Thanks to the hospitality of the Swedish Embassy, and the support of the PROMISE II project, Maria Gorosch, police officer in the Stockholm Barnahus, and Alda Hrönn Jóhannsdottir, Icelandic prosecutor visited Budapest and met with various professionals, to share their experiences about working in the Barnahus model.
First we asked the experts about the role of police in the Barnahus, and the training they receive. The two country models differ in this regard, as in Iceland it is a specially trained psychologist who conducts the interview, and the police only participates in the monitoring room, while in Sweden the police is responsible for the whole process of investigation, including the interviews. For this, they receive a 10-week course linked to a University, following the NICHD protocol, but also psychological, developmental theories and information on trauma. Then they start work and they use the recorded interviews they make to analyse how they are doing. In order to maintain their training they go back every second year for two weeks, and this includes again reviewing the video recorded interviews they had made. In Iceland police does not receive such rigorous training, so they rely on a psychologist to do it for them: these psychologists were trained in the US following the same interview protocol. The process is coordinated by the judge who makes sure the process does not take more than 2 weeks.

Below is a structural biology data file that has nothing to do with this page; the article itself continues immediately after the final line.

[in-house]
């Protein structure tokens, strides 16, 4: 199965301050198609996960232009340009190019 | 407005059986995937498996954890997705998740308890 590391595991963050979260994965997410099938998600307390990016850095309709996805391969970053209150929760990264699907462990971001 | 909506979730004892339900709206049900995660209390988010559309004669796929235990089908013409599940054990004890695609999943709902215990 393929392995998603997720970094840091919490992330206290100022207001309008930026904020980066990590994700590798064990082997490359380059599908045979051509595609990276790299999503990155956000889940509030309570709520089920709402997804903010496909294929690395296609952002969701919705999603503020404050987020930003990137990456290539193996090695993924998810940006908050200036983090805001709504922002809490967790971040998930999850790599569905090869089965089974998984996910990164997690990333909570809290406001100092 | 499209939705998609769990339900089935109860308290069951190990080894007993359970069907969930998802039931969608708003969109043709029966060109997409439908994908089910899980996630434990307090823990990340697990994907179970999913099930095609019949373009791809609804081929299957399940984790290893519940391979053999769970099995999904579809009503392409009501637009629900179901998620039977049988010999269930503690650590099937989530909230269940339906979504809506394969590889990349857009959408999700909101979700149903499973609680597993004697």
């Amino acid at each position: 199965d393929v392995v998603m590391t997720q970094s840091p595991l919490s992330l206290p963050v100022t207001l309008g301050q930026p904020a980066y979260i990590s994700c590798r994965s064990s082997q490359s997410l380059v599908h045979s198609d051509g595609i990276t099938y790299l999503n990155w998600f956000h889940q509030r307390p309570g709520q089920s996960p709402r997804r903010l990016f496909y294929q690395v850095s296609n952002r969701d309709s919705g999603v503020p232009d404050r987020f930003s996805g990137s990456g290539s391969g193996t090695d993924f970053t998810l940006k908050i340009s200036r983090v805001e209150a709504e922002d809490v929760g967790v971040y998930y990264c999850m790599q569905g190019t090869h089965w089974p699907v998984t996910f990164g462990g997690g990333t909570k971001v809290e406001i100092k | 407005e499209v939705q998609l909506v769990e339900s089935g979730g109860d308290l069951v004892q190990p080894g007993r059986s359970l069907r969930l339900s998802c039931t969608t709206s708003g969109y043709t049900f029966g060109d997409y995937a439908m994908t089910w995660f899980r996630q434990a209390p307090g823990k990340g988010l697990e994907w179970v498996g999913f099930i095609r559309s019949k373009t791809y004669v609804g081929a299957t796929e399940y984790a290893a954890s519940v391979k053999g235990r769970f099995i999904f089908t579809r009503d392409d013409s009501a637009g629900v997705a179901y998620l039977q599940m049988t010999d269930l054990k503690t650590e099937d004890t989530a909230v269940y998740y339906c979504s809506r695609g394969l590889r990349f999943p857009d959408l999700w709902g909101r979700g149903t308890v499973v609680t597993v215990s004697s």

Participating police officers and child protection professionals asked the experts about the legal representative of the child, and how parents get involved: Hungarian colleagues were rather shocked to learn that even non-offending parents are not participating during the interview (as guardians of the child) and that only the legal representative of the child is present. Maria Lazaryne, the founder of Szombathely Barnahus and the Barnahus Knowledge Center pointed out that both small and older children often insist their parents not be there for the interview. In Sweden there were cases, especially when the child was very small, that parents stayed, because the child insisted on it. In these cases a best interests determination needs to be made, and all decisions need to be made with this in mind.
Last but not least, professionals wanted to know about cases where both perpetrator and victim were children under the age of criminal liability, and indeed they both got assistance at Barnahus, as even perpetrators at this age are most probably victims as well.
The project PROMISE II. is being co-funded by the European Union.